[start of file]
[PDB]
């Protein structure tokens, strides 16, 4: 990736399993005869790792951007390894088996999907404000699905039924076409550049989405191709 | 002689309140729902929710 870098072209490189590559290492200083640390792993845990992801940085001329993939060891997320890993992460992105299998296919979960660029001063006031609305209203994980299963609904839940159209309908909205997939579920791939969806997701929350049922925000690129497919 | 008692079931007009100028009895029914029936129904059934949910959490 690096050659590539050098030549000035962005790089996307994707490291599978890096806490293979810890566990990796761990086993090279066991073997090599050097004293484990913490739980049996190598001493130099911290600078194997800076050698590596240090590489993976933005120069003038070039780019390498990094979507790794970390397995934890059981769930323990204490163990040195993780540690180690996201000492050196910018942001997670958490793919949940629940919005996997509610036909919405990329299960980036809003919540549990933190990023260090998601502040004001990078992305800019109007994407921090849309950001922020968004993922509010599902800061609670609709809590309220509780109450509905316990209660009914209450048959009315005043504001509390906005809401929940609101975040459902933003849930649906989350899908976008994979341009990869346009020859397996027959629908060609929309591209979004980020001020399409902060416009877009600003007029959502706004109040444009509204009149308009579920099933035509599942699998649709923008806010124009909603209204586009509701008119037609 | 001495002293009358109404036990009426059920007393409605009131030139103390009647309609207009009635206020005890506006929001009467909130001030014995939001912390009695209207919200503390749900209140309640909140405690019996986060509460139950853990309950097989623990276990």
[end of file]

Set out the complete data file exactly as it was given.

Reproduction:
[PDB]
């Protein structure tokens, strides 16, 4: 990736399993005869790792951007390894088996999907404000699905039924076409550049989405191709 | 002689309140729902929710 870098072209490189590559290492200083640390792993845990992801940085001329993939060891997320890993992460992105299998296919979960660029001063006031609305209203994980299963609904839940159209309908909205997939579920791939969806997701929350049922925000690129497919 | 008692079931007009100028009895029914029936129904059934949910959490 690096050659590539050098030549000035962005790089996307994707490291599978890096806490293979810890566990990796761990086993090279066991073997090599050097004293484990913490739980049996190598001493130099911290600078194997800076050698590596240090590489993976933005120069003038070039780019390498990094979507790794970390397995934890059981769930323990204490163990040195993780540690180690996201000492050196910018942001997670958490793919949940629940919005996997509610036909919405990329299960980036809003919540549990933190990023260090998601502040004001990078992305800019109007994407921090849309950001922020968004993922509010599902800061609670609709809590309220509780109450509905316990209660009914209450048959009315005043504001509390906005809401929940609101975040459902933003849930649906989350899908976008994979341009990869346009020859397996027959629908060609929309591209979004980020001020399409902060416009877009600003007029959502706004109040444009509204009149308009579920099933035509599942699998649709923008806010124009909603209204586009509701008119037609 | 001495002293009358109404036990009426059920007393409605009131030139103390009647309609207009009635206020005890506006929001009467909130001030014995939001912390009695209207919200503390749900209140309640909140405690019996986060509460139950853990309950097989623990276990």